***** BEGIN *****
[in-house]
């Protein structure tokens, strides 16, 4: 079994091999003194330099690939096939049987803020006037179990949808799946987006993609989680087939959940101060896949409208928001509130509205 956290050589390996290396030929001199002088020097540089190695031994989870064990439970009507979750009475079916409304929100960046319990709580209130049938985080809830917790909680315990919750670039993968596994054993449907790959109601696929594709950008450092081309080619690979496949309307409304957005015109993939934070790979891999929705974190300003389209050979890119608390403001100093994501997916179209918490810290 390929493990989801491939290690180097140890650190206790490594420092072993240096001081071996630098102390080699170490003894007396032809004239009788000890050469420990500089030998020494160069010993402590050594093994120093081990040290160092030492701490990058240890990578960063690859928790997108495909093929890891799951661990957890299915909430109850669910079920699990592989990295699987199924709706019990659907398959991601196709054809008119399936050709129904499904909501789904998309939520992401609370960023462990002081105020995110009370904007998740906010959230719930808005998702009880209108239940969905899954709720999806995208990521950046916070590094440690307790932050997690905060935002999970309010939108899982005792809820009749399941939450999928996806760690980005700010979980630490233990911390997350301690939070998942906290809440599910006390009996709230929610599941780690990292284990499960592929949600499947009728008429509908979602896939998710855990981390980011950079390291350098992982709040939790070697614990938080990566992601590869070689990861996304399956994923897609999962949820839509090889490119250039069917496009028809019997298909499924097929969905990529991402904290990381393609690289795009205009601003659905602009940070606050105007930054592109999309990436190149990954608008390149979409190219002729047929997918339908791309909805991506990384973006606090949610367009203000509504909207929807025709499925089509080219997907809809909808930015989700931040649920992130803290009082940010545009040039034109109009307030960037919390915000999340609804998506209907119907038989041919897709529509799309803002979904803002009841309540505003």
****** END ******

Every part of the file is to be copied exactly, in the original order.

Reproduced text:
[in-house]
């Protein structure tokens, strides 16, 4: 079994091999003194330099690939096939049987803020006037179990949808799946987006993609989680087939959940101060896949409208928001509130509205 956290050589390996290396030929001199002088020097540089190695031994989870064990439970009507979750009475079916409304929100960046319990709580209130049938985080809830917790909680315990919750670039993968596994054993449907790959109601696929594709950008450092081309080619690979496949309307409304957005015109993939934070790979891999929705974190300003389209050979890119608390403001100093994501997916179209918490810290 390929493990989801491939290690180097140890650190206790490594420092072993240096001081071996630098102390080699170490003894007396032809004239009788000890050469420990500089030998020494160069010993402590050594093994120093081990040290160092030492701490990058240890990578960063690859928790997108495909093929890891799951661990957890299915909430109850669910079920699990592989990295699987199924709706019990659907398959991601196709054809008119399936050709129904499904909501789904998309939520992401609370960023462990002081105020995110009370904007998740906010959230719930808005998702009880209108239940969905899954709720999806995208990521950046916070590094440690307790932050997690905060935002999970309010939108899982005792809820009749399941939450999928996806760690980005700010979980630490233990911390997350301690939070998942906290809440599910006390009996709230929610599941780690990292284990499960592929949600499947009728008429509908979602896939998710855990981390980011950079390291350098992982709040939790070697614990938080990566992601590869070689990861996304399956994923897609999962949820839509090889490119250039069917496009028809019997298909499924097929969905990529991402904290990381393609690289795009205009601003659905602009940070606050105007930054592109999309990436190149990954608008390149979409190219002729047929997918339908791309909805991506990384973006606090949610367009203000509504909207929807025709499925089509080219997907809809909808930015989700931040649920992130803290009082940010545009040039034109109009307030960037919390915000999340609804998506209907119907038989041919897709529509799309803002979904803002009841309540505003």